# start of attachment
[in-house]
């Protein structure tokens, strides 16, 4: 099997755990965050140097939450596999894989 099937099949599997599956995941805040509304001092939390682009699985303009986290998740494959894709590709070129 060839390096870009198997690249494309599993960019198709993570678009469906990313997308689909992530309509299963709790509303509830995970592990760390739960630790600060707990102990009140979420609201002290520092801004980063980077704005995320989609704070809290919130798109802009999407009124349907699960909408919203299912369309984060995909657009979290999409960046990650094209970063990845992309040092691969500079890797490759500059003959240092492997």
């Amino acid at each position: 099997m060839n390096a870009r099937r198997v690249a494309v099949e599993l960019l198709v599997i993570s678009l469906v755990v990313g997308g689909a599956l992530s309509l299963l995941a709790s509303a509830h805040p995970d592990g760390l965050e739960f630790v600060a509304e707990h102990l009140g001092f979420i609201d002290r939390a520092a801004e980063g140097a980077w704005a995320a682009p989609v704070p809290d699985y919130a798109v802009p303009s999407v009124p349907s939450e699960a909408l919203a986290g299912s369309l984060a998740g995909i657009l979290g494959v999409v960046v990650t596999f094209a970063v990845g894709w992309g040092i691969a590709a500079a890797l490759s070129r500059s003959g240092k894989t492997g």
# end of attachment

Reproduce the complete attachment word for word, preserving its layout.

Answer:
[in-house]
């Protein structure tokens, strides 16, 4: 099997755990965050140097939450596999894989 099937099949599997599956995941805040509304001092939390682009699985303009986290998740494959894709590709070129 060839390096870009198997690249494309599993960019198709993570678009469906990313997308689909992530309509299963709790509303509830995970592990760390739960630790600060707990102990009140979420609201002290520092801004980063980077704005995320989609704070809290919130798109802009999407009124349907699960909408919203299912369309984060995909657009979290999409960046990650094209970063990845992309040092691969500079890797490759500059003959240092492997």
């Amino acid at each position: 099997m060839n390096a870009r099937r198997v690249a494309v099949e599993l960019l198709v599997i993570s678009l469906v755990v990313g997308g689909a599956l992530s309509l299963l995941a709790s509303a509830h805040p995970d592990g760390l965050e739960f630790v600060a509304e707990h102990l009140g001092f979420i609201d002290r939390a520092a801004e980063g140097a980077w704005a995320a682009p989609v704070p809290d699985y919130a798109v802009p303009s999407v009124p349907s939450e699960a909408l919203a986290g299912s369309l984060a998740g995909i657009l979290g494959v999409v960046v990650t596999f094209a970063v990845g894709w992309g040092i691969a590709a500079a890797l490759s070129r500059s003959g240092k894989t492997g």